In September of 2000, resistance movement started and 300 Palestinians died resisting occupation forces. As we made our approach to the wall, you could clearly see the snipers in the huge tours hovering above the wall. We pulled up to the wall in our bus that was about half full with mostly our US delegates but also a few youth from Shufat Camp and a few from Dheisheh. As the bus slowly turned around we heard a loud explosion, I looked to the left side and I saw a cloud of red dust as the air from one of our tires was released. We pulled forward and Ora and several other group members told us that we had been sound bombed. A sound bomb is a loud explosion, used to intimidate. She mentioned also that many of the children in Gaza have gone deaf because of these. The Palestinian folks among us immediately got out of the bus and began to pick oranges on the side of the road an act of defiance showing the snipers that they will not be intimidated.
We went to the wall from there and got a full on escort at one point we had two Palestinian authority jeeps packed with soldiers, a youth on his horse and another on his mountain bike. The Israeli forces had apparently called the PA and asked that we leave this area. So our time at the wall was cut short. We heading in for lunch and got into a discussion about hope, Jamal wanted to know if there was hope for indigenous peoples in the Americas. The Natives in our group spoke and it was very emotional for all. It was the first time a tour leader had asked us about our experiences and I think that folks were ready to talk about our similarities and differences. It was a good time to process a lot of what we had seen in our first few days in Palestine.
Writing Workshop in Olive Grove in Jenin
1. About myself
My name is Wafa Harb, I am 16 years old and I live in Balata Camp which is the biggest camp from a people number. The situation in Balata Camp is very difficult but for me I find it well, not very good and not very bad. But for the people who live in the camp, the life in it is very hard. There is no space between the houses in the camp and the houses itself are so small. Also, there is a house the sunshine dont enter it. But for me, I live in the 3rd floor so it is high for the camp and my house not very small and not very big. Also my father and mother work, so we can live well although sometime we heve some problems but we can pass it and this is for me and for my family, but for the others it is so harder because there is a house no one work in it, so they just can living by the helping from the other.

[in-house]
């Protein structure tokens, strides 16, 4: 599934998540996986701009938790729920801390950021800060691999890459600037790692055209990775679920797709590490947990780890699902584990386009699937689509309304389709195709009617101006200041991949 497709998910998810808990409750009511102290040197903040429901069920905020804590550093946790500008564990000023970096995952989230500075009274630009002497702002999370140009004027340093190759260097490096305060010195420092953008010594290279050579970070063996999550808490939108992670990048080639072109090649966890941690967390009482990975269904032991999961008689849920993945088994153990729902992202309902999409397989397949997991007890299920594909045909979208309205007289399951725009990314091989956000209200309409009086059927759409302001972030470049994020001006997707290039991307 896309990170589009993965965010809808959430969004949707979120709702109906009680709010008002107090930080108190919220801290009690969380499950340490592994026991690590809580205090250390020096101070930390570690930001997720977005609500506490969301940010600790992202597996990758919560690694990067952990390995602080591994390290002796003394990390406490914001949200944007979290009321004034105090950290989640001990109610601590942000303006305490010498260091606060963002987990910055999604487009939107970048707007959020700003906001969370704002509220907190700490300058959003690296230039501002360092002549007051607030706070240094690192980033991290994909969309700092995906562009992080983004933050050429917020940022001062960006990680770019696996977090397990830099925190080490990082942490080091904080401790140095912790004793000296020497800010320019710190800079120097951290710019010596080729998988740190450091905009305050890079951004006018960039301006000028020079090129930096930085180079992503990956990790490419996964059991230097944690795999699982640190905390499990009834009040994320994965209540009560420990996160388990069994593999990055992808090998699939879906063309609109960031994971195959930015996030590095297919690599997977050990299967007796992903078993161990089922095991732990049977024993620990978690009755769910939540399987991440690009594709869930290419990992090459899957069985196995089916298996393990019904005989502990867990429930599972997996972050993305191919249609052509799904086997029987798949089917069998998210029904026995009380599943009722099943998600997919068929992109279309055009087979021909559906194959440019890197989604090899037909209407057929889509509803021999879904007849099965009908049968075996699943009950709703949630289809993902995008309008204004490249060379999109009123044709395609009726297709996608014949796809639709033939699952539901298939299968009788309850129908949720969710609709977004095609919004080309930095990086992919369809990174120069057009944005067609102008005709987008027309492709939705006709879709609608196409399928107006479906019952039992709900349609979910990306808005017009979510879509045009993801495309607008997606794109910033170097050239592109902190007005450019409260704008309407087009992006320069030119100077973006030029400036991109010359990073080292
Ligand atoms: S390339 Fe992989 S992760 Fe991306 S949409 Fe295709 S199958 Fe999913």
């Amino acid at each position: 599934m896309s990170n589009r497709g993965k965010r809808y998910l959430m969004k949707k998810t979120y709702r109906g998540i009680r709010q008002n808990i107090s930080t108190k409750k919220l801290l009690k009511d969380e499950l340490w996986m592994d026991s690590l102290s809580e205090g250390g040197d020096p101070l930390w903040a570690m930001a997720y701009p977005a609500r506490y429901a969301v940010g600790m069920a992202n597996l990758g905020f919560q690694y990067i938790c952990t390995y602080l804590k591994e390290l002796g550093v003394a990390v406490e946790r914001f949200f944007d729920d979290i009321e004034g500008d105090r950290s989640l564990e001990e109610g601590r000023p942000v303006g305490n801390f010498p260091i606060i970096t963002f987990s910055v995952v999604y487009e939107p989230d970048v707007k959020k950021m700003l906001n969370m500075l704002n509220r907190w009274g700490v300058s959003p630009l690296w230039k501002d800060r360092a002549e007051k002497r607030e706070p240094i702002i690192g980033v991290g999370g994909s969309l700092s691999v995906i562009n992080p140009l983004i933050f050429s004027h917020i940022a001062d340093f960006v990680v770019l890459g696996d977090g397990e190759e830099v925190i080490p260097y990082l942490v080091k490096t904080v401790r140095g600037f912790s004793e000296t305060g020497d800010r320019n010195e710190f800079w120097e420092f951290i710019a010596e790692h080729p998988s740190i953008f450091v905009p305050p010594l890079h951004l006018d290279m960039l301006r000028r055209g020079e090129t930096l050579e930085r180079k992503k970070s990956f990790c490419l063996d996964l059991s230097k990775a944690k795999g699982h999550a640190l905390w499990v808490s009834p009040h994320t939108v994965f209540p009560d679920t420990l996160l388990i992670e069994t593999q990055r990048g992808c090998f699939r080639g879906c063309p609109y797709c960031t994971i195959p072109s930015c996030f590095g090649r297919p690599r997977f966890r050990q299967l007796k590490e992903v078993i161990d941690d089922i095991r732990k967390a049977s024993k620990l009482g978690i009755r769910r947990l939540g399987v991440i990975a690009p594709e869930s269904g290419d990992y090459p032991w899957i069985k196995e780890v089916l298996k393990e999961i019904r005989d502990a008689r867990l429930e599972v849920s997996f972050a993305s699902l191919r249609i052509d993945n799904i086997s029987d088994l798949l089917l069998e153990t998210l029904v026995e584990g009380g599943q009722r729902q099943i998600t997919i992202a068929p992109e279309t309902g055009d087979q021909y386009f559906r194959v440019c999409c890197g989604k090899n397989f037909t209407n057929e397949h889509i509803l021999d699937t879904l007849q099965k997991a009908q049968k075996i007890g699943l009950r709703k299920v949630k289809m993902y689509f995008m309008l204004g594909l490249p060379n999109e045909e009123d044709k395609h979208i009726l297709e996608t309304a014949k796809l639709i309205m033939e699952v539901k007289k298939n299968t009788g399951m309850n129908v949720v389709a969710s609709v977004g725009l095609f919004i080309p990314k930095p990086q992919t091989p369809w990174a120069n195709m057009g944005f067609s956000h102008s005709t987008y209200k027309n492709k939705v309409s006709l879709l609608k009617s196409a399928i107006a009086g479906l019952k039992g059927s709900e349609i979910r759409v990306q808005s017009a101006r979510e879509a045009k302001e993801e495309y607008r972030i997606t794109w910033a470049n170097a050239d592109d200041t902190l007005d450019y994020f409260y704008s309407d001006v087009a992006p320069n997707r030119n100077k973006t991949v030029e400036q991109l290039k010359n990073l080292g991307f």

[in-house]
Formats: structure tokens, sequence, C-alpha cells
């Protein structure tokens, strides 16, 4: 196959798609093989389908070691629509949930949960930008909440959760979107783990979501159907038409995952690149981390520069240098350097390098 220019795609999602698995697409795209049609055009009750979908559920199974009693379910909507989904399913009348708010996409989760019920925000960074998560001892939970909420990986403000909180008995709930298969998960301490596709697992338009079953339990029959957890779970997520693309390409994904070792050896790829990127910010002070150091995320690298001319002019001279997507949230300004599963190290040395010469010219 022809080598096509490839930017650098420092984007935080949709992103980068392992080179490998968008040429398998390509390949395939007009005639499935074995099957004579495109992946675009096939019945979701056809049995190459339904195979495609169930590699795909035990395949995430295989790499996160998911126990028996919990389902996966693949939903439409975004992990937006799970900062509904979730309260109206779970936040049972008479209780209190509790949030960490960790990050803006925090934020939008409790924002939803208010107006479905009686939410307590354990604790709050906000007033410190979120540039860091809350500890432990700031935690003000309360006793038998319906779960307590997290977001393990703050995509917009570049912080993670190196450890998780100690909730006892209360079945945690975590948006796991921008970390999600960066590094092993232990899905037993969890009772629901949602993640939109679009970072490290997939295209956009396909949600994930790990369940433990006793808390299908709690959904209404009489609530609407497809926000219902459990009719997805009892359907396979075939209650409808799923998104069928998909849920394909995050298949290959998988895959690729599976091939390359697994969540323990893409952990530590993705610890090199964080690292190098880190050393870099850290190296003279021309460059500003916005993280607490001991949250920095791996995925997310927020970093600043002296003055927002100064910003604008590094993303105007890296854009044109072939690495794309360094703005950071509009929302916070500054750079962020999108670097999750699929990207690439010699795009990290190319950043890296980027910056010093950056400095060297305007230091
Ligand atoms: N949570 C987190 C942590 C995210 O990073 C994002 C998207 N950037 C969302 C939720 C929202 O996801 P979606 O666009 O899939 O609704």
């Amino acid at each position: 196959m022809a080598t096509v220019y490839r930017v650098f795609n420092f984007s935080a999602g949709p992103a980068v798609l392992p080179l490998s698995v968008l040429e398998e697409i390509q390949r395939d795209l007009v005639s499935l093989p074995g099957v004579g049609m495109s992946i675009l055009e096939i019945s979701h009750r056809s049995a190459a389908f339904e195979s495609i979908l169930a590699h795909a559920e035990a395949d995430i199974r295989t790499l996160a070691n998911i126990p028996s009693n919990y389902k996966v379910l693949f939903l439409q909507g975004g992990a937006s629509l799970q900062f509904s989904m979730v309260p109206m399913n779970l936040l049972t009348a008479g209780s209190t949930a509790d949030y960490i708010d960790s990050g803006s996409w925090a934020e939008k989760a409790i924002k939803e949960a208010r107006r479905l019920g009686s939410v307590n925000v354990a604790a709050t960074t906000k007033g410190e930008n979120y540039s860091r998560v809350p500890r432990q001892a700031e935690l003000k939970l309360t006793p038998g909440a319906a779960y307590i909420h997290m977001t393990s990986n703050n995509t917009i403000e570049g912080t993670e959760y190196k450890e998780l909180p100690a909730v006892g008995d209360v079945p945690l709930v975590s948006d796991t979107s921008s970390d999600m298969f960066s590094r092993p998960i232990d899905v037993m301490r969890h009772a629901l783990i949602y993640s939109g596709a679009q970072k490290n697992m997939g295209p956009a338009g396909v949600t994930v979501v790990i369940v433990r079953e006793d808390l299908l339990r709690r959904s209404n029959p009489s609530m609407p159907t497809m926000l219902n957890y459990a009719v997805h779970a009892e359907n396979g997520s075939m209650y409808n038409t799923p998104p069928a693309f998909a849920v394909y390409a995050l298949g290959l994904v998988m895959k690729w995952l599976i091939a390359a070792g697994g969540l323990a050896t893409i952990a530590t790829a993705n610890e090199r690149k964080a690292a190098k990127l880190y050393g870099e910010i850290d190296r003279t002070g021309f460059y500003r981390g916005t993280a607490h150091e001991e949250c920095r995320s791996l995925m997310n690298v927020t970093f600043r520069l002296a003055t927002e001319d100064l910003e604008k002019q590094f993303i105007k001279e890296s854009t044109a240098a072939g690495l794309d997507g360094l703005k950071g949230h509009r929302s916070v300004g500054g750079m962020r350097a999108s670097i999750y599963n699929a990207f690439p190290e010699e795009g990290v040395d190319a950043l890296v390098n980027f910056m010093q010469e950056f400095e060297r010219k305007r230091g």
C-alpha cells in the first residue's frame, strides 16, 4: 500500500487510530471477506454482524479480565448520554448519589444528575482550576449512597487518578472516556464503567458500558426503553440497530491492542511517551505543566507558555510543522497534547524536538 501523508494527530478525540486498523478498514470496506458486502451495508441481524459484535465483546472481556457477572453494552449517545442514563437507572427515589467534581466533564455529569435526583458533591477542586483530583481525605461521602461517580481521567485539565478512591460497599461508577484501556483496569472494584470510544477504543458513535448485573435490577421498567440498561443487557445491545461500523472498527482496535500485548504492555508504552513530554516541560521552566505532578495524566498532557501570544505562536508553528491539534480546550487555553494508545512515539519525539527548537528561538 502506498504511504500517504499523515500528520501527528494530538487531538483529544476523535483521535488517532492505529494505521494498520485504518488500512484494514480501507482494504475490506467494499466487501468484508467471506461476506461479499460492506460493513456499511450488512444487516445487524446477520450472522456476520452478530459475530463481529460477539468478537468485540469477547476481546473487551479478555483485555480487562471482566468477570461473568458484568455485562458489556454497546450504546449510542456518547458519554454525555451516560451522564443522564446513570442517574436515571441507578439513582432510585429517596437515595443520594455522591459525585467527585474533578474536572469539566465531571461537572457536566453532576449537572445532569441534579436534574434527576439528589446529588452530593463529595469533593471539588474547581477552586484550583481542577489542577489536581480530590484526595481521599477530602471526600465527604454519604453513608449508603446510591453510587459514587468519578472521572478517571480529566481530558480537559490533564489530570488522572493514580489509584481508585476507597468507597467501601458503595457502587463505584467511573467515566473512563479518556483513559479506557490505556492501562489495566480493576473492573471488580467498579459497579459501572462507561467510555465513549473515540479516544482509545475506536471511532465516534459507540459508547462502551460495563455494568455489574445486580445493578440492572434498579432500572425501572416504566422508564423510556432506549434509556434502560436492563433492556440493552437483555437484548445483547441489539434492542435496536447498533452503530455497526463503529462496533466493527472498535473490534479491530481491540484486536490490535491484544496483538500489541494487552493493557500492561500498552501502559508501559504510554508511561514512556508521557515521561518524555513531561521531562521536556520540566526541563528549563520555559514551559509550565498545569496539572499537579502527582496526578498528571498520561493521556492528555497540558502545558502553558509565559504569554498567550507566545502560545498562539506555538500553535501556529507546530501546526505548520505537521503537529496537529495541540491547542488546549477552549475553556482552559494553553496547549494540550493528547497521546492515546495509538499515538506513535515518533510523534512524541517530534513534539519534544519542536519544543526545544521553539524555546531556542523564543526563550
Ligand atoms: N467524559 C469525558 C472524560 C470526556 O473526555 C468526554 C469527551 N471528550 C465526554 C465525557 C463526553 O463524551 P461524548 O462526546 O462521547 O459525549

About my daily life, I am now in a holiday, so in the holiday you can do what you want. For me I go to many clubs which can help youth to spending the good time, by many activities they give it to us. Other things I do is going with my friend so I can have a good time with them or I can stay in the house with my family in my parents holiday. But in school everything will be different cause I have to stay in the house to study cause the learning in Palestine is very hard. But I can study hard and face all the problems.
2. About my life and my camp
Secondly, I live in Balata Camp, I explained before about the life in it is very difficult. In 1948 the Catastrophy in Palestine made the Palestinian went out them houses and from the own and lands. So most of them went to many country outside Palestine like Lebanon, Syria, Jordan, and most of them stay in Palestine. But in the West Bank, so when they find place they first left in camps which made by the UNDP (United Nations Development Programme) in 1952, and the UNDP made the camps to approximately 4000 in 1km and now the populationin the camps is 25,000 in the same space (1km). SO the fast increasing of number made the life in the camp very hard, and these things make many problems like health problem, education problems, and employment. So there is a lot of men and youth dont have a work. But about the helping, the UNDP giving many things to make the camp much good- it built schools, health center, and it give support to the families who need the help, for example the family who have prisoner or who have someone killed by the Israel army. So this is a small summary about the place where I live.
3. About what I love
Thirdly, for me my life is not so bad, in fact no one love to live in the camp with all these problems but I love my everyone live near me in the camp cause for me, everyone in the camp love the other. So the people are so good with each other and this is the good thing. And I love all my friend, my family, my teacher, and I love PALESTINE too. And I hope that Palestine will become free and I know that it one day it will get its freedom. So my ambition will become true- we will never get disappointed to stop. I want to complete my learning in university, I want to be an engineer, and help Palestine to stand again.